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While many with green thumbs in the Third might be starting to turn their attention to harvesting their bounty; prepping their soil for the colder weather; and planning their fall bulbs, the staff at CBRM’s recreation and community economic development departments is hoping that gardeners will dust off the garden dirt and give their fingernails a good scrub to attend a community session about the future of community gardens in the Third.

CBRM is looking for those who are or are wanting to get their hands dirty while creating community gardens in the Third. The municipality is hoping to grow the capacity of our community gardens and all they have to offer.

Community gardens aren’t new but during the last few decades there surely has been a resurgence in their popularity. They began two centuries ago to address social problems such as economic recessions, wars, environmental injustice, and food insecurity. However, they all had one shared rule: the gardens would be accessible to the community. Sometimes a community garden might have a membership, by it was for the community to work and enjoy.

Photo by Jonathan Kemper on Unsplash

Today we are seeing the return of the gardens for many of the same reasons. But two hundred years later, our notions of society and social responsibility have expanded and so have the opportunities and benefits of working the land collectively.

The community gardens of today have many purposes and are designed to meet the needs of the community’s gardening goals. Often gardens will have a focus on community development, food production, beautification, education, or therapeutic use.

Community gardens are known for creating a sense of community among neighbours while providing healthy food. They also create welcoming and safe communities and reduce the carbon footprint by decreasing the shipping of food.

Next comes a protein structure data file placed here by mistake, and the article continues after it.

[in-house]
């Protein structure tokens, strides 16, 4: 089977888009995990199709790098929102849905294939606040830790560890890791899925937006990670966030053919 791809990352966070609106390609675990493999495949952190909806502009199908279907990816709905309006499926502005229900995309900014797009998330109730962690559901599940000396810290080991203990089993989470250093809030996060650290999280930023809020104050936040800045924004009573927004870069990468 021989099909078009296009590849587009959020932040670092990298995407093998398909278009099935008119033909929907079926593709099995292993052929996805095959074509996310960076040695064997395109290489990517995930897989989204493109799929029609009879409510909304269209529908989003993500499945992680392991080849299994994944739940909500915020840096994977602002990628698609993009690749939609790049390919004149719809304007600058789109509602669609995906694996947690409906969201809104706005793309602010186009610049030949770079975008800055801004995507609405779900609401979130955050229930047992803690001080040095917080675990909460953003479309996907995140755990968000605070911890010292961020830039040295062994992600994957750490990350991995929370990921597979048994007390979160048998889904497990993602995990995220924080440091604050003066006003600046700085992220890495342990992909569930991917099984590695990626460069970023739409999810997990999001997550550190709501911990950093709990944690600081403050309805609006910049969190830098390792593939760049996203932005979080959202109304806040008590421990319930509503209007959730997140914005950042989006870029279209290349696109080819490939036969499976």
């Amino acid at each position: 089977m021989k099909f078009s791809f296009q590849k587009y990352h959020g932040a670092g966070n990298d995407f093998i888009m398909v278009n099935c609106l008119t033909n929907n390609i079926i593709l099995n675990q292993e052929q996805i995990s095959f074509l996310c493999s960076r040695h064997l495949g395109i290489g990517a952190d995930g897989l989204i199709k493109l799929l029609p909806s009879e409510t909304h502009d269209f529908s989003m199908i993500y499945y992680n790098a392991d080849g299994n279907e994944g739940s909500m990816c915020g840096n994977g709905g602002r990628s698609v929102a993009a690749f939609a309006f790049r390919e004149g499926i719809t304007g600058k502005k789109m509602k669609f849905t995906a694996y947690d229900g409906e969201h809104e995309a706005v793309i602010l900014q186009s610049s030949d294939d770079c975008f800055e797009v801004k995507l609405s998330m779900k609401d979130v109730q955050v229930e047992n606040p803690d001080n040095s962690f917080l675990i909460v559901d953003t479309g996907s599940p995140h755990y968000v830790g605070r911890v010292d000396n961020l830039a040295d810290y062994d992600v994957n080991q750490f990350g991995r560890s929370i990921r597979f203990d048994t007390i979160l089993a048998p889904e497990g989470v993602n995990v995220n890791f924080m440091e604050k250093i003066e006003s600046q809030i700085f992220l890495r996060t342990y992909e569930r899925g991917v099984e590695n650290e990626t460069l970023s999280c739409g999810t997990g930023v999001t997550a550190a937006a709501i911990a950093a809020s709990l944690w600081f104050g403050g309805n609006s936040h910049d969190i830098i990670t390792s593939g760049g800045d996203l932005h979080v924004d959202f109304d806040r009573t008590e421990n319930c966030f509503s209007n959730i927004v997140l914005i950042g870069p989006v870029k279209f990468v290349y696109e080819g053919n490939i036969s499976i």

They make a lot of sense during a period of high food prices and an uncertain future.

For these reasons and more, CBRM wants to bring together all of those in the Third who are interested in the concept of community gardens.

The first meeting of the green thumbs takes place this Thursday at the Eltuek Arts Centre between 1 and 4 p.m. The purpose of this inaugural gathering is to hear from gardeners.

“How can we help?” asks William Roy, the community economic development officer with CBRM. He says the municipality is hoping to grow the capacity of community gardens and community gardeners. “We want to know how we can best support our community gardeners,” he says. “We want to know about their challenges, the opportunities to learn from one another, and how we can collaborate with them so that grow goes farther.”

Roy notes that there are not many formal opportunities for community gardeners to gather and discuss their garden projects. “The meeting will allow gardeners to discuss their plans and goals with CBRM staff who are there to listen and support their needs,” says Roy. “We can help facilitate garden collaborations, navigate grants, and identity other resources in the community, such as APAC’s community garden guide and the libraries seed library.”

Roy recognizes that we are closer to Halloween than we are to the Easter Bunny. He says the meeting will help the municipality be prepared to support the Third’s budding community gardeners next year.

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